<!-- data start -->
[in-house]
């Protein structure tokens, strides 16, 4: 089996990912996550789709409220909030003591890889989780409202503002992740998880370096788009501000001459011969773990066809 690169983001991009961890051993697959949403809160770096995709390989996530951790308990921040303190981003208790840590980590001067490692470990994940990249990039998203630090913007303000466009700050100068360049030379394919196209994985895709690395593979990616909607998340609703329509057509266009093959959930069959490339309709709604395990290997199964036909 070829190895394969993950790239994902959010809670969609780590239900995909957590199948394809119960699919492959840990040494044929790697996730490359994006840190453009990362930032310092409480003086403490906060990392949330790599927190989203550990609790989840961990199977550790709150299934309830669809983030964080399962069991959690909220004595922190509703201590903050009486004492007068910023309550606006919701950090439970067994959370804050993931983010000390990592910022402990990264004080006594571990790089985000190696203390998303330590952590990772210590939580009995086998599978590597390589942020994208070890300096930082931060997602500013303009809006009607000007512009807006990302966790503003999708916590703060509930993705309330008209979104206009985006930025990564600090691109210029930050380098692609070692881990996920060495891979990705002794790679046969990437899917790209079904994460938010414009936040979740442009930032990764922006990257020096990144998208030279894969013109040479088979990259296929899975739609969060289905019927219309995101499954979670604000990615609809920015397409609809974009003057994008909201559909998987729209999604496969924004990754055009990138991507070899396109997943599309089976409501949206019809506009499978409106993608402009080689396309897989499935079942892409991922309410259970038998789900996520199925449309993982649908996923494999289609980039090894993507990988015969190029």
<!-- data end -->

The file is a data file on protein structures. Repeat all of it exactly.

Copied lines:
[in-house]
């Protein structure tokens, strides 16, 4: 089996990912996550789709409220909030003591890889989780409202503002992740998880370096788009501000001459011969773990066809 690169983001991009961890051993697959949403809160770096995709390989996530951790308990921040303190981003208790840590980590001067490692470990994940990249990039998203630090913007303000466009700050100068360049030379394919196209994985895709690395593979990616909607998340609703329509057509266009093959959930069959490339309709709604395990290997199964036909 070829190895394969993950790239994902959010809670969609780590239900995909957590199948394809119960699919492959840990040494044929790697996730490359994006840190453009990362930032310092409480003086403490906060990392949330790599927190989203550990609790989840961990199977550790709150299934309830669809983030964080399962069991959690909220004595922190509703201590903050009486004492007068910023309550606006919701950090439970067994959370804050993931983010000390990592910022402990990264004080006594571990790089985000190696203390998303330590952590990772210590939580009995086998599978590597390589942020994208070890300096930082931060997602500013303009809006009607000007512009807006990302966790503003999708916590703060509930993705309330008209979104206009985006930025990564600090691109210029930050380098692609070692881990996920060495891979990705002794790679046969990437899917790209079904994460938010414009936040979740442009930032990764922006990257020096990144998208030279894969013109040479088979990259296929899975739609969060289905019927219309995101499954979670604000990615609809920015397409609809974009003057994008909201559909998987729209999604496969924004990754055009990138991507070899396109997943599309089976409501949206019809506009499978409106993608402009080689396309897989499935079942892409991922309410259970038998789900996520199925449309993982649908996923494999289609980039090894993507990988015969190029």